We are back with another article of our It’s Trending series: How To Rock is one of the themes you might want to consider as part of upcoming design aesthetics within Lifestyle Trends 2021/22. Rocks are entering the design scene.
There are two reasons why we see an incremented activity and expression:
1// LONGING FOR STABLE VALUES
In times of crisis, we seek stability and security. One component of Pantone’s Color Of The Year 2021 refers precisely to that feeling, with Ultimate Gray showing fortitude. The idea of bringing solid materials into interior design, which represent indestructibility and fortitude, is reflected by the rising use of raw rock aesthetics.
A rock reminds resilience.
After a long time of seeing polished and premium stone such as marble, designers are going back to the idea of unaltered materials embracing a less shiny look.
The marble style has been on the market for years, entered mass-market retailers; it is little wonder that a fresh take is more than welcome for a few.
2// EMBRACING THE RAW
Apart from seeking stability, we crave nature in its rawest form after many months of semi-liberty. Nature’s essence in its purest form comes unaltered, savage, and wild. Rocks have been there for centuries, they create contrast and provide an excellent visual transition.
The vast majority of the examples you find in this ezine can be considered functional sculptures, moving within the disciplines of art and interior design for daily use.
We present both physical and virtual manifestations, inviting the reader to get immersed in a world that allows for real and digitally created sceneries.
Here go five examples to start with; for the full article (+25 images), please download the ezine.
1// AGORA ESTAR EM 21
“We are living in a time that we will never forget. The world has changed, our world has changed, and so does the relationship with our homes, which have become our sanctuaries. “ – Michel Lott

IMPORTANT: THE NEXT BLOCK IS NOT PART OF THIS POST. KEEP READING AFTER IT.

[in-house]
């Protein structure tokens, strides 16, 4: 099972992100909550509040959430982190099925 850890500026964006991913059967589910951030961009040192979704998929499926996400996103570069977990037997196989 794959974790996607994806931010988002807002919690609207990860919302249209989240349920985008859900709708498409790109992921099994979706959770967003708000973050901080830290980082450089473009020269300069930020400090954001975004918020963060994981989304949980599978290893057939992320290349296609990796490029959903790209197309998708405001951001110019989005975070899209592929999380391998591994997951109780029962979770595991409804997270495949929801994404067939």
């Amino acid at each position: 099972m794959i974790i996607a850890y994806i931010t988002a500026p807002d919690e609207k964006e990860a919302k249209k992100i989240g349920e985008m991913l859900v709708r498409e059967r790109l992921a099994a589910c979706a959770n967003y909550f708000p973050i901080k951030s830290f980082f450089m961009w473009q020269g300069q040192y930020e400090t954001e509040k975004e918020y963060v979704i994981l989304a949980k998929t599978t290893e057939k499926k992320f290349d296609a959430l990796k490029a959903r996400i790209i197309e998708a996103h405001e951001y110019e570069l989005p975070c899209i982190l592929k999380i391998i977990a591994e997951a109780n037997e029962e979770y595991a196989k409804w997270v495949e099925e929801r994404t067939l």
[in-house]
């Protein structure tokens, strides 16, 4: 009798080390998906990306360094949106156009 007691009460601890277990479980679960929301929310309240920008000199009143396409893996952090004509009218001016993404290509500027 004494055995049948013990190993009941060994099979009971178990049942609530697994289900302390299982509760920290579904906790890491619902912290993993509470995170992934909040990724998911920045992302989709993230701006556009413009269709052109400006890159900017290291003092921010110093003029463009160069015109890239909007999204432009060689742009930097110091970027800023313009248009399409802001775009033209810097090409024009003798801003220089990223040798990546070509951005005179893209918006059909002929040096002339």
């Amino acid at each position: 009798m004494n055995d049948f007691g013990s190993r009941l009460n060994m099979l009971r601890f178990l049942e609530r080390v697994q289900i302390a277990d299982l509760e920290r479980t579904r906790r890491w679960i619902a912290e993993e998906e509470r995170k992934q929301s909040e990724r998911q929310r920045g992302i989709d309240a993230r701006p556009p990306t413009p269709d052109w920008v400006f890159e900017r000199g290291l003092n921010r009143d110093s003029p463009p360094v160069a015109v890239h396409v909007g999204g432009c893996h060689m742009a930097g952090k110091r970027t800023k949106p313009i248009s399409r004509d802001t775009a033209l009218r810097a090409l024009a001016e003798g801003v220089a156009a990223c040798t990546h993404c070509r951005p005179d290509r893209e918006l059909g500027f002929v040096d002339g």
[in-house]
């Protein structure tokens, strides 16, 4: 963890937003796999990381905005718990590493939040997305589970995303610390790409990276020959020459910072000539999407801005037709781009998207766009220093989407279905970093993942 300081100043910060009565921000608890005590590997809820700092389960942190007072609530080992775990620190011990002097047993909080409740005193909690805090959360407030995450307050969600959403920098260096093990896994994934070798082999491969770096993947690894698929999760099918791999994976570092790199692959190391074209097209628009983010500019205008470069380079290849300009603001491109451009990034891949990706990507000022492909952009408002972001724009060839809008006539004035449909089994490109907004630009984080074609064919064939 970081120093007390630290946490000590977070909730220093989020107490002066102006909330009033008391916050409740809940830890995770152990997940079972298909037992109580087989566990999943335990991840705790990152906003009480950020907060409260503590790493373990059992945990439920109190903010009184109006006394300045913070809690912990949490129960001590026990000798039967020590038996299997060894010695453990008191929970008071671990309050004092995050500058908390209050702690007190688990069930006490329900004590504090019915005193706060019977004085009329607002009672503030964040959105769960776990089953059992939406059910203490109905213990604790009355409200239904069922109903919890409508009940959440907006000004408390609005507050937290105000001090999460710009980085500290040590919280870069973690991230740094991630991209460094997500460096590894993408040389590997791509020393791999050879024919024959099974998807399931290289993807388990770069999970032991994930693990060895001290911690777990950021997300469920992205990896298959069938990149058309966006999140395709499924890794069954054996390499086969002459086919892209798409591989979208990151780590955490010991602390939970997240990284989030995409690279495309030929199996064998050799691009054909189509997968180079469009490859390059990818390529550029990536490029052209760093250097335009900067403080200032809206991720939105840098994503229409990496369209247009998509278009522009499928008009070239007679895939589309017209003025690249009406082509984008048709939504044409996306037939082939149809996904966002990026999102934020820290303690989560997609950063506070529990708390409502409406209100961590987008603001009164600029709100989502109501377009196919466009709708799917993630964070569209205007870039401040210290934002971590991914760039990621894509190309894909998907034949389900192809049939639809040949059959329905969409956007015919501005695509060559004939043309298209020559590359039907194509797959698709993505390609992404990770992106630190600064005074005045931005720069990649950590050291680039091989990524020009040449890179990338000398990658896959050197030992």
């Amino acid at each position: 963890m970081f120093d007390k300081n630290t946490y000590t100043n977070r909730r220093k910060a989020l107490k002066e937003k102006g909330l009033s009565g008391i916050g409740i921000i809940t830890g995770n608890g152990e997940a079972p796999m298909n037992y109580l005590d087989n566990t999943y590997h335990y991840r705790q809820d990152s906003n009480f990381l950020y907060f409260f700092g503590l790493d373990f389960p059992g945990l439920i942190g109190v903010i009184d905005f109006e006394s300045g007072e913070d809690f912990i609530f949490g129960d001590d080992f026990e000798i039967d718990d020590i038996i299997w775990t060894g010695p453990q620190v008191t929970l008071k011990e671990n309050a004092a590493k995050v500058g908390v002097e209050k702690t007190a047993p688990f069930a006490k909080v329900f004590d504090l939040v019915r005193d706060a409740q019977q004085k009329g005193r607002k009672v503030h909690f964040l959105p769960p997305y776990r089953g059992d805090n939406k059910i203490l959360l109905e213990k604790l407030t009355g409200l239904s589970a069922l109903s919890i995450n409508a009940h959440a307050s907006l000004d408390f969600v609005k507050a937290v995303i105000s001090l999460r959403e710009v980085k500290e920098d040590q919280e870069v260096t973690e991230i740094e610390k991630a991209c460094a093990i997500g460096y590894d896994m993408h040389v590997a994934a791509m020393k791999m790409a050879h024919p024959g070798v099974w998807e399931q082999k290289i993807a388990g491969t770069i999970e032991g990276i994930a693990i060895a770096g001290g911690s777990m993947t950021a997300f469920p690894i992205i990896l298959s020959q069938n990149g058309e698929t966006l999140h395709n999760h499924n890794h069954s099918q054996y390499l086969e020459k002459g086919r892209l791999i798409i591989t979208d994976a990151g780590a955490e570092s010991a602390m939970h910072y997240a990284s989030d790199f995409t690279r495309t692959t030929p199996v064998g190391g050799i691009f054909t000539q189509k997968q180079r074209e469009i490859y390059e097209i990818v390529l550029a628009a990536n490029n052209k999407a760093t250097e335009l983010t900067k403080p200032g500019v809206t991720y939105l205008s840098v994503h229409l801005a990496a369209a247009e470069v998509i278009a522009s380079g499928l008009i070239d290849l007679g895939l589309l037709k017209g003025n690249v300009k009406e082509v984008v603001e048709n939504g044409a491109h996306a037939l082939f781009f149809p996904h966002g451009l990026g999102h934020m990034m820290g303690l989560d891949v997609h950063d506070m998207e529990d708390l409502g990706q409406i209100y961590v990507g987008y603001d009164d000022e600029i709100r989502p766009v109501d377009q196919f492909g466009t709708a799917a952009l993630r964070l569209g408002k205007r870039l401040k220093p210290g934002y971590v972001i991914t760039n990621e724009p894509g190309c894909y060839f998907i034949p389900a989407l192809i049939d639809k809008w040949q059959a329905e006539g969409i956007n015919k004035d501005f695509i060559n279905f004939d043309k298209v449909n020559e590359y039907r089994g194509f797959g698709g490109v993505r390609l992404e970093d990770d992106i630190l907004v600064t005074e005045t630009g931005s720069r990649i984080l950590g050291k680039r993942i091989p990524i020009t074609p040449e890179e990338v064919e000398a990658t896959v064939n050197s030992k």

Brazilian retailer Estar Móveis presents an exhibition curated and designed by creative director Michell Lott with new pieces and re-editions that reflect on our current journey in search of reconnection with the planet and ourselves through forms, materials, textures, and colors.
The Rocha table designed by Ian Diesendruck represents the borderless work between product design and art.
2// THE SHALE COLLECTION
The Shale Collection’s name was inspired by the cliffs outside Simon Johns‘ studio, in the Missisquoi Valley in Quebec. Shale is a type of rock formation that tends to split and erode in layers, leaving behind a layered and random composition of textures. The mapping of the composition of this cliff was sketched onto the pieces of the collection, and carved out in layers, with a router and a chisel.
3// HUMAN ELEMENT – EXCAVATION 10
Collin Townsend Velkoff is a multidisciplinary artist and designer from the United States whose work is heavily influenced by material experimentation and takes cues from science fiction, archeology, and architecture. His diverse practice explores the combination of industrial methodologies and materials with organic form languages.
Velkoff’s practice investigates the fluidity and malleability of function as he attempts to generate narratives through the creation of unique objects. His wide range of experience with materials and their process culminates in the development of new methodologies of creation. Research, experimentation, and the physical connection with materials are at the heart of his practice.
4// THE OLIVE HOUSES
“Upon an isolated redoubt of the Tramuntana mountains in Mallorca, The Olive Houses stand in the company of millenary olive trees and massive rock formations. The stone terrace walls and gentle trimming of the olive trees are the sole sign of human intervention.
In this project, the site itself, which we didn’t want to alter, dictated what to do.
The Pink House is built around a giant rock which is undoubtedly the main character in the space. Beside it, an open shower is installed fed by rainwater collected and filtered on the roof and illuminated naturally with a skylight. A bed under the views of the valley on the opposite wall and a fireplace between the two giving warmth and keeping the space dry. The elements needed for a comfortable sleep feeling as close to nature as possible. “ – Mar Plus Ask Architects
5// THE ISLAND HOUSE
Would you like to see this article as a free download (with a beautiful magazine layout)?